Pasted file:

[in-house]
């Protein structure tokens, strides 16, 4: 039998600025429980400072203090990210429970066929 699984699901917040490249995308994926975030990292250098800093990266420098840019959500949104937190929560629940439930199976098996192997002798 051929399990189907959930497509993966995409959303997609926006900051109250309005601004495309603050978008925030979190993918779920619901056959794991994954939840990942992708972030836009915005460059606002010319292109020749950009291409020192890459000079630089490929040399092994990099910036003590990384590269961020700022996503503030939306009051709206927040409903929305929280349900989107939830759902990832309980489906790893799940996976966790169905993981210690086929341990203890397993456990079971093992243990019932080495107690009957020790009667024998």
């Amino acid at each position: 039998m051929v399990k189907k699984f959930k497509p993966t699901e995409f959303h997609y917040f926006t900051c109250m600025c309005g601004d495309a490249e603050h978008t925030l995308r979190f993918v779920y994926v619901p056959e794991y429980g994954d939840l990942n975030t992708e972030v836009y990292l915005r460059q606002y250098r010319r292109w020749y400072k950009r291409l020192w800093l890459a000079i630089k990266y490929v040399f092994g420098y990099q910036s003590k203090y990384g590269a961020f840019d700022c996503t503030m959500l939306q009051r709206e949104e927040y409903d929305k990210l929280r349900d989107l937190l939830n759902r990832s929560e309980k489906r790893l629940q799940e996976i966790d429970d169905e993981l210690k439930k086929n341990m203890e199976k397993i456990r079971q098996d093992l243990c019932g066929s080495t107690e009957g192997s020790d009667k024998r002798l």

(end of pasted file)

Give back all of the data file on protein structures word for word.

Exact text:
[in-house]
């Protein structure tokens, strides 16, 4: 039998600025429980400072203090990210429970066929 699984699901917040490249995308994926975030990292250098800093990266420098840019959500949104937190929560629940439930199976098996192997002798 051929399990189907959930497509993966995409959303997609926006900051109250309005601004495309603050978008925030979190993918779920619901056959794991994954939840990942992708972030836009915005460059606002010319292109020749950009291409020192890459000079630089490929040399092994990099910036003590990384590269961020700022996503503030939306009051709206927040409903929305929280349900989107939830759902990832309980489906790893799940996976966790169905993981210690086929341990203890397993456990079971093992243990019932080495107690009957020790009667024998």
């Amino acid at each position: 039998m051929v399990k189907k699984f959930k497509p993966t699901e995409f959303h997609y917040f926006t900051c109250m600025c309005g601004d495309a490249e603050h978008t925030l995308r979190f993918v779920y994926v619901p056959e794991y429980g994954d939840l990942n975030t992708e972030v836009y990292l915005r460059q606002y250098r010319r292109w020749y400072k950009r291409l020192w800093l890459a000079i630089k990266y490929v040399f092994g420098y990099q910036s003590k203090y990384g590269a961020f840019d700022c996503t503030m959500l939306q009051r709206e949104e927040y409903d929305k990210l929280r349900d989107l937190l939830n759902r990832s929560e309980k489906r790893l629940q799940e996976i966790d429970d169905e993981l210690k439930k086929n341990m203890e199976k397993i456990r079971q098996d093992l243990c019932g066929s080495t107690e009957g192997s020790d009667k024998r002798l």